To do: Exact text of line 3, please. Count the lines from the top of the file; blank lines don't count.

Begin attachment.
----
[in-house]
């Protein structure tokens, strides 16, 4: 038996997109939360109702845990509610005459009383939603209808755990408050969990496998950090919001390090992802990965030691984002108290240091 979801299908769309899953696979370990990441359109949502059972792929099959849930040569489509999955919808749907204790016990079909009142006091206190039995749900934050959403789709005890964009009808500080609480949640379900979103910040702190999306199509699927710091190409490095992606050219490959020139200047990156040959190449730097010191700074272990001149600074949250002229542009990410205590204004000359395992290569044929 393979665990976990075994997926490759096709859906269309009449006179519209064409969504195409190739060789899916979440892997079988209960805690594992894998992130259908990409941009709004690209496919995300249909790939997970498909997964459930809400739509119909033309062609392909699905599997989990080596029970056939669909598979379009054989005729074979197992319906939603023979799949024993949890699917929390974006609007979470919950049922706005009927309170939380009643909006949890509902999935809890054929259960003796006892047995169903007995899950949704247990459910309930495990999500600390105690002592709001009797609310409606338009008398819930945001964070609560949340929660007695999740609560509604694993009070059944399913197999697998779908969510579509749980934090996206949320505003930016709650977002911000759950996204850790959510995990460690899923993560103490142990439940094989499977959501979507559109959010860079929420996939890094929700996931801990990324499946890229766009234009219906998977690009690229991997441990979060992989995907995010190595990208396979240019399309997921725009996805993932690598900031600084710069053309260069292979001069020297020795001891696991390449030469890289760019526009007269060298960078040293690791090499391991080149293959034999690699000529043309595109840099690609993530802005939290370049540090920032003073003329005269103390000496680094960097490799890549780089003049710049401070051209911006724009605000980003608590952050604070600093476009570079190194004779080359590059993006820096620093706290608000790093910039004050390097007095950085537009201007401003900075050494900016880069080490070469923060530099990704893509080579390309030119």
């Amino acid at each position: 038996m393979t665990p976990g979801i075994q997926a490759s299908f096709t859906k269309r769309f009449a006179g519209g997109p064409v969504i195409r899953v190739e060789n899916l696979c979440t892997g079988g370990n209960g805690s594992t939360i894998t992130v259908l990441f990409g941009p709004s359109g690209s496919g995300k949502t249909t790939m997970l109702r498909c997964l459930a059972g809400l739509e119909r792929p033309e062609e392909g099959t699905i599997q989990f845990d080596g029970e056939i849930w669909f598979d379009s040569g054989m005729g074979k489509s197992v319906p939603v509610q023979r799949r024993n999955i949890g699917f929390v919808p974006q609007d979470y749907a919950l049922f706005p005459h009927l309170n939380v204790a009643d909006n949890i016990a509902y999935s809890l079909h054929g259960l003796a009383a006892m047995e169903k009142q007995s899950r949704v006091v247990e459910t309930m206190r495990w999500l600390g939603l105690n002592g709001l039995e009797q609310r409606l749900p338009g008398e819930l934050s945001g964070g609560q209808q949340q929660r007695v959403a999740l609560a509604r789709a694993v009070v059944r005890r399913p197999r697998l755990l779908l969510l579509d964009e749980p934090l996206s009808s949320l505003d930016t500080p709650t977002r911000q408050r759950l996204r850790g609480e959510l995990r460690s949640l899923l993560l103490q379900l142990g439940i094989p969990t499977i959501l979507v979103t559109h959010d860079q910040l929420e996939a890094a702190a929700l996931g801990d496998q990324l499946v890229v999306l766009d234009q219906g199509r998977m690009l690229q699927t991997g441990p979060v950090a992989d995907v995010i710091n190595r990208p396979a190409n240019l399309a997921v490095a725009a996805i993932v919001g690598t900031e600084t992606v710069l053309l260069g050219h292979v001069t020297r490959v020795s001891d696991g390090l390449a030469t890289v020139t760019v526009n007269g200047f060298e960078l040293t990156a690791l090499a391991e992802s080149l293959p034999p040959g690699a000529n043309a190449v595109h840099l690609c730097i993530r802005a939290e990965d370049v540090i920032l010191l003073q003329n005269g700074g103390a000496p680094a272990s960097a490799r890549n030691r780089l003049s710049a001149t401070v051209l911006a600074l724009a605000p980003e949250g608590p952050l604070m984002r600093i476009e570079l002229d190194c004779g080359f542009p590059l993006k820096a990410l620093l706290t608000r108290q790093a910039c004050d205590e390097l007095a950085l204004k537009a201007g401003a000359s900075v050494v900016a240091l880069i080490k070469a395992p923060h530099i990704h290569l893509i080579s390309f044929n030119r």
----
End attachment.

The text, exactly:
């Amino acid at each position: 038996m393979t665990p976990g979801i075994q997926a490759s299908f096709t859906k269309r769309f009449a006179g519209g997109p064409v969504i195409r899953v190739e060789n899916l696979c979440t892997g079988g370990n209960g805690s594992t939360i894998t992130v259908l990441f990409g941009p709004s359109g690209s496919g995300k949502t249909t790939m997970l109702r498909c997964l459930a059972g809400l739509e119909r792929p033309e062609e392909g099959t699905i599997q989990f845990d080596g029970e056939i849930w669909f598979d379009s040569g054989m005729g074979k489509s197992v319906p939603v509610q023979r799949r024993n999955i949890g699917f929390v919808p974006q609007d979470y749907a919950l049922f706005p005459h009927l309170n939380v204790a009643d909006n949890i016990a509902y999935s809890l079909h054929g259960l003796a009383a006892m047995e169903k009142q007995s899950r949704v006091v247990e459910t309930m206190r495990w999500l600390g939603l105690n002592g709001l039995e009797q609310r409606l749900p338009g008398e819930l934050s945001g964070g609560q209808q949340q929660r007695v959403a999740l609560a509604r789709a694993v009070v059944r005890r399913p197999r697998l755990l779908l969510l579509d964009e749980p934090l996206s009808s949320l505003d930016t500080p709650t977002r911000q408050r759950l996204r850790g609480e959510l995990r460690s949640l899923l993560l103490q379900l142990g439940i094989p969990t499977i959501l979507v979103t559109h959010d860079q910040l929420e996939a890094a702190a929700l996931g801990d496998q990324l499946v890229v999306l766009d234009q219906g199509r998977m690009l690229q699927t991997g441990p979060v950090a992989d995907v995010i710091n190595r990208p396979a190409n240019l399309a997921v490095a725009a996805i993932v919001g690598t900031e600084t992606v710069l053309l260069g050219h292979v001069t020297r490959v020795s001891d696991g390090l390449a030469t890289v020139t760019v526009n007269g200047f060298e960078l040293t990156a690791l090499a391991e992802s080149l293959p034999p040959g690699a000529n043309a190449v595109h840099l690609c730097i993530r802005a939290e990965d370049v540090i920032l010191l003073q003329n005269g700074g103390a000496p680094a272990s960097a490799r890549n030691r780089l003049s710049a001149t401070v051209l911006a600074l724009a605000p980003e949250g608590p952050l604070m984002r600093i476009e570079l002229d190194c004779g080359f542009p590059l993006k820096a990410l620093l706290t608000r108290q790093a910039c004050d205590e390097l007095a950085l204004k537009a201007g401003a000359s900075v050494v900016a240091l880069i080490k070469a395992p923060h530099i990704h290569l893509i080579s390309f044929n030119r």